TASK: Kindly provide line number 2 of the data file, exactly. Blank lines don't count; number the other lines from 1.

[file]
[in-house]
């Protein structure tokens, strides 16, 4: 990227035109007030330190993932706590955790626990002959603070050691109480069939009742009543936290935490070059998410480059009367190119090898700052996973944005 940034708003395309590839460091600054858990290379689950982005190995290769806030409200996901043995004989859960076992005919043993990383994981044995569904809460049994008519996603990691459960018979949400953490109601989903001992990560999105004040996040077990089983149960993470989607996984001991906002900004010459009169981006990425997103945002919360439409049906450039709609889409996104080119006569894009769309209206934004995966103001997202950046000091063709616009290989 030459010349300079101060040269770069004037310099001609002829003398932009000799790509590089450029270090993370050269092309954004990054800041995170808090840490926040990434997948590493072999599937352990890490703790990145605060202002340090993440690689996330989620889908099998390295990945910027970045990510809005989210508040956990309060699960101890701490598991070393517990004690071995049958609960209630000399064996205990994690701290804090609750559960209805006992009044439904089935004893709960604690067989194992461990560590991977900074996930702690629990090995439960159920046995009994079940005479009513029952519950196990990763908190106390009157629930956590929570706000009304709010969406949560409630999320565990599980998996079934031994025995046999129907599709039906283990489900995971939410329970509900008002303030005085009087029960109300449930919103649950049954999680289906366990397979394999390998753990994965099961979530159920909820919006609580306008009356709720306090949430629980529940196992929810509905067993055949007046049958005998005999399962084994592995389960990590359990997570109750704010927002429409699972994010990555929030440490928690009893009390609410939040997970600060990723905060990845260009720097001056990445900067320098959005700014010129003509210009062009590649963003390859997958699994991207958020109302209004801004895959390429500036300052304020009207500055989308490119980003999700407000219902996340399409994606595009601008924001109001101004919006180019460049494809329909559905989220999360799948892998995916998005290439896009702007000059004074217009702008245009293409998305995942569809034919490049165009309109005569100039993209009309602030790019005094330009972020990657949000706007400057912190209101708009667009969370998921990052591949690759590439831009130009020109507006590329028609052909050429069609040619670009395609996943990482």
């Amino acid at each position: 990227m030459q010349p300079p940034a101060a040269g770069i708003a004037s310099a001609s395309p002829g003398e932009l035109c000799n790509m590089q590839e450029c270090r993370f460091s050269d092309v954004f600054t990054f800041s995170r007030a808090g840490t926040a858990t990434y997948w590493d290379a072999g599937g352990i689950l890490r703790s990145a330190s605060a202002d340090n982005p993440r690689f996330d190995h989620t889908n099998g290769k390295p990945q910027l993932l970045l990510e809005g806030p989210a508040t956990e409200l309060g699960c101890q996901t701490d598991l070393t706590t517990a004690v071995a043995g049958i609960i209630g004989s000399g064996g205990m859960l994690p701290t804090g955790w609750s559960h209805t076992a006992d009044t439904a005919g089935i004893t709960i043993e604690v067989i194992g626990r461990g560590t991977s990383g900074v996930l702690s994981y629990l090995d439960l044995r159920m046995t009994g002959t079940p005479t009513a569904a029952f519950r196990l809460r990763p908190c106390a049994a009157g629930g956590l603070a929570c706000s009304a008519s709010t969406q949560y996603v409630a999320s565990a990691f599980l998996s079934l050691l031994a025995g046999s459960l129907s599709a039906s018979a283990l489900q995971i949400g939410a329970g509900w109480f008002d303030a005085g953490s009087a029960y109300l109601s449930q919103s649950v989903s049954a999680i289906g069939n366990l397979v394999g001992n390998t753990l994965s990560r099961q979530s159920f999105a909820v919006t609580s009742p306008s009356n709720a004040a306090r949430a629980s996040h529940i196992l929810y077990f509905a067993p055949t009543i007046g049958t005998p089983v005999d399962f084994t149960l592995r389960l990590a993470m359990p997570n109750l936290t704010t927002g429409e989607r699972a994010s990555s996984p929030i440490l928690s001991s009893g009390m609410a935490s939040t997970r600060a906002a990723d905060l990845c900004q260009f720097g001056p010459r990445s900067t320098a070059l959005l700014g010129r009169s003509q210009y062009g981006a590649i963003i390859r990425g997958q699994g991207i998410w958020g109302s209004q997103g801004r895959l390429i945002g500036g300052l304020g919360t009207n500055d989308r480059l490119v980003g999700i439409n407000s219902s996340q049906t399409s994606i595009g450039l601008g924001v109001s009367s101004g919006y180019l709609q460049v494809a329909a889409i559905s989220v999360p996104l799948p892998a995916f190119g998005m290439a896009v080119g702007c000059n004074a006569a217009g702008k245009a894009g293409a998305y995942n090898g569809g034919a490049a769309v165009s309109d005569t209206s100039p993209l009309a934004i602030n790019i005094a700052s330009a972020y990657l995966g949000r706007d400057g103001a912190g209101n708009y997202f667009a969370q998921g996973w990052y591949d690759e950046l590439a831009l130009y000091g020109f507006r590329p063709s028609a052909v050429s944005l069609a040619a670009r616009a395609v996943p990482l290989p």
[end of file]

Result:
């Protein structure tokens, strides 16, 4: 990227035109007030330190993932706590955790626990002959603070050691109480069939009742009543936290935490070059998410480059009367190119090898700052996973944005 940034708003395309590839460091600054858990290379689950982005190995290769806030409200996901043995004989859960076992005919043993990383994981044995569904809460049994008519996603990691459960018979949400953490109601989903001992990560999105004040996040077990089983149960993470989607996984001991906002900004010459009169981006990425997103945002919360439409049906450039709609889409996104080119006569894009769309209206934004995966103001997202950046000091063709616009290989 030459010349300079101060040269770069004037310099001609002829003398932009000799790509590089450029270090993370050269092309954004990054800041995170808090840490926040990434997948590493072999599937352990890490703790990145605060202002340090993440690689996330989620889908099998390295990945910027970045990510809005989210508040956990309060699960101890701490598991070393517990004690071995049958609960209630000399064996205990994690701290804090609750559960209805006992009044439904089935004893709960604690067989194992461990560590991977900074996930702690629990090995439960159920046995009994079940005479009513029952519950196990990763908190106390009157629930956590929570706000009304709010969406949560409630999320565990599980998996079934031994025995046999129907599709039906283990489900995971939410329970509900008002303030005085009087029960109300449930919103649950049954999680289906366990397979394999390998753990994965099961979530159920909820919006609580306008009356709720306090949430629980529940196992929810509905067993055949007046049958005998005999399962084994592995389960990590359990997570109750704010927002429409699972994010990555929030440490928690009893009390609410939040997970600060990723905060990845260009720097001056990445900067320098959005700014010129003509210009062009590649963003390859997958699994991207958020109302209004801004895959390429500036300052304020009207500055989308490119980003999700407000219902996340399409994606595009601008924001109001101004919006180019460049494809329909559905989220999360799948892998995916998005290439896009702007000059004074217009702008245009293409998305995942569809034919490049165009309109005569100039993209009309602030790019005094330009972020990657949000706007400057912190209101708009667009969370998921990052591949690759590439831009130009020109507006590329028609052909050429069609040619670009395609996943990482």